"The Internet: You take one wrong turn, and you have gone from looking for a puppy to straight-up pornography involving women and men," warned anchor/reporter Jennifer Waddell on a Thursday, Feb. 1, newscast.
What constitutes a "wrong turn" on the Internet? Is that when you google "fisting" when you meant "new puppy"?
Something also seemed amiss when Waddell noted that the porn involves "women and men." It was a weirdly specific statement in a story that ends up being full of generalities.
She meandered through a sordid tale about men allegedly using Craigslist to find gay-sex dates in public places. At one point, Waddell held up some folded papers and claimed they were last year's police reports for "sex acts in public." There was also a shot of someone flipping through a stack of supposed reports resulting from a sting operation at the appropriately named Greasewood Park, near the Pima Community College westside campus.
But she never disclosed how many reports there were last year or from the sting, which seems critical to understanding how widespread this problem is. (The Weekly contacted the Tucson Police Department and was told the sole person with that information was off until after this issue hits the streets.)
Waddell, however, did have room for alliteration.
"Something kinky happening at construction sites, shady screenings at the airport and public promiscuity in Tucson parks," Waddell soberly stated at the start. Later, she said, "X-rated photos. Men posting porn--some married, some not--trying to snag a hookup with other men. Trading photos for dirty deeds in the desert."
In her closing remarks, she once again brought up women.
"Well, as you heard in our story, men and women obviously have been busted for sex acts in public, and obviously, not all men meeting in parks are there for sex," Waddell said.
Gay-rights groups, such as local LGBT community center Wingspan and the national Gay and Lesbian Alliance Against Defamation (GLAAD), protested the piece before it even ran, for stigmatizing gay men. Kent Burbank, Wingspan's executive director, said he took his concerns to Waddell. Awkwardly bracketing her piece with assurances that, yes, both men and women can get off in public may have been KGUN's way of trying to deflect the gay community's concerns.
"We had received complaints," Burbank said. "I called Jennifer. She was very defensive and said, 'You know, you haven't seen the piece.' And I said, 'You're absolutely right--I haven't seen the piece, so I will withhold judgment. But here is where my concerns are: It's sweeps week; this has been done for over a decade, these stories. There have been news articles done by the gay press about how the mainstream media during sweeps week likes to pull out these stories, because they are lurid and sensationalistic.'"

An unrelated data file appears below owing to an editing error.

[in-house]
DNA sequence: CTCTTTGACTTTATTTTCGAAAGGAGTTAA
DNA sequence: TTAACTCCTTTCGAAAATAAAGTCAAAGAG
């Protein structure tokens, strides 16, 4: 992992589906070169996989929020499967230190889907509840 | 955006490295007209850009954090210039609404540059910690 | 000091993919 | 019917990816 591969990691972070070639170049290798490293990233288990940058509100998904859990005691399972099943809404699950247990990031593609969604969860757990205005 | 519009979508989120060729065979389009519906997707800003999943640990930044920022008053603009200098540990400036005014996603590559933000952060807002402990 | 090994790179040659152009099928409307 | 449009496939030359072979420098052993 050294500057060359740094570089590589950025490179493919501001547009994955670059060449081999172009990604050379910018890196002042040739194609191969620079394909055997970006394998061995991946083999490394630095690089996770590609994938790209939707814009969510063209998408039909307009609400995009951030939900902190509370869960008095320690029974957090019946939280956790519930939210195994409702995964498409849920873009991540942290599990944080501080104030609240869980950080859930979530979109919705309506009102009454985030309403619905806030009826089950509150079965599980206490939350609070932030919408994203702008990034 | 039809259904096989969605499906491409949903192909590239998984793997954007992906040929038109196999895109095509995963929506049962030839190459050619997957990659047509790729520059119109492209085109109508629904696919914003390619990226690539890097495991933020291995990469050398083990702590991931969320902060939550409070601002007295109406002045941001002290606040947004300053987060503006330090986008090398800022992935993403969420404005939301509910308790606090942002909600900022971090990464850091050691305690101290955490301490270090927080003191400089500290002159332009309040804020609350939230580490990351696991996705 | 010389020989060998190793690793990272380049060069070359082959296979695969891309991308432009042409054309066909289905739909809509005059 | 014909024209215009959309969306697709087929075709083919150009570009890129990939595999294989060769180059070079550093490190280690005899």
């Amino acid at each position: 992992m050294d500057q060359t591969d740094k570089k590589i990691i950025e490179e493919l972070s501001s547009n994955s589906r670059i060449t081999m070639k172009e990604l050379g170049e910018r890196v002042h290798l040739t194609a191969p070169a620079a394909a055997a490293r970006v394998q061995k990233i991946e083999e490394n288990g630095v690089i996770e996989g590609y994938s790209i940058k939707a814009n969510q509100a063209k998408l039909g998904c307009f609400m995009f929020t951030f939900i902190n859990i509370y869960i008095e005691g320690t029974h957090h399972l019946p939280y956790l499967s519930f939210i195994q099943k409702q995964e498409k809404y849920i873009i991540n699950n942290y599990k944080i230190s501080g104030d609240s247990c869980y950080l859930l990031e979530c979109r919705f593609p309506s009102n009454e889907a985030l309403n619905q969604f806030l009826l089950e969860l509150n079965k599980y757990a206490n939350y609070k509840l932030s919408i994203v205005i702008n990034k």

Burbank said Waddell assured him that "it wasn't really about gay people."
"They were going to be very careful to make sure they weren't stereotyping," Burbank said. "I feel like they did a pretty poor job, and what she said to me doesn't match what the story looks like."
The Weekly was unable to get Waddell's take. She eventually returned our messages, saying she wasn't ignoring our calls but had been off work. Waddell wasn't sure if she was supposed to speak to the Weekly and said she would find out.
KGUN News Director Lena Sadiwskyj said the same thing, and offered to call back when she had discovered who was authorized to talk. She did, and told the Weekly to phone Journal Broadcasting Group's Jim Thomas, a PR vice president at KGUN's parent company in Milwaukee.
"He'll have everything," she said.
Getting straight to the point, the Weekly immediately asked Thomas why a man who had nothing to do with the Waddell piece was fielding questions about it.
"I'm the company spokesperson, and we don't have any additional comment on the story," he said. End of conversation.
It should be noted that Thomas is not the company spokesperson when others in the local media--including our own Media Watch columnist--want to talk to KGUN about noncontroversial topics, such as personnel changes. Sadiwskyj has gushed about new hires, but is apparently unwilling or unable to address serious questions about Waddell's train wreck of an investigative piece.
KGUN may have clammed up, but Wingspan's Burbank is still looking for an apology.
"I think Jennifer Waddell should apologize," he said. "She clearly told me one thing, and I feel like what came out in the story was very different. I feel like she owes our community an apology."
Just before signing off, KGUN anchorman Guy Atchley wondered aloud what the reaction to Waddell's story just might be.
Because the station isn't talking, however, the Weekly headed back to Craigslist to see if there had been any response there. Judging from two warning posts dated Jan. 30--two days before the story ran--the news had come full circle.
"So all you guys who offer money for sex, you will be tracked down and arrested," one post, headlined "FYI--COPS ARE MONITORING CRAIGSLIST TOO," read. "You have to beware of the college boys that ask for funds for sex too. It may be a set up."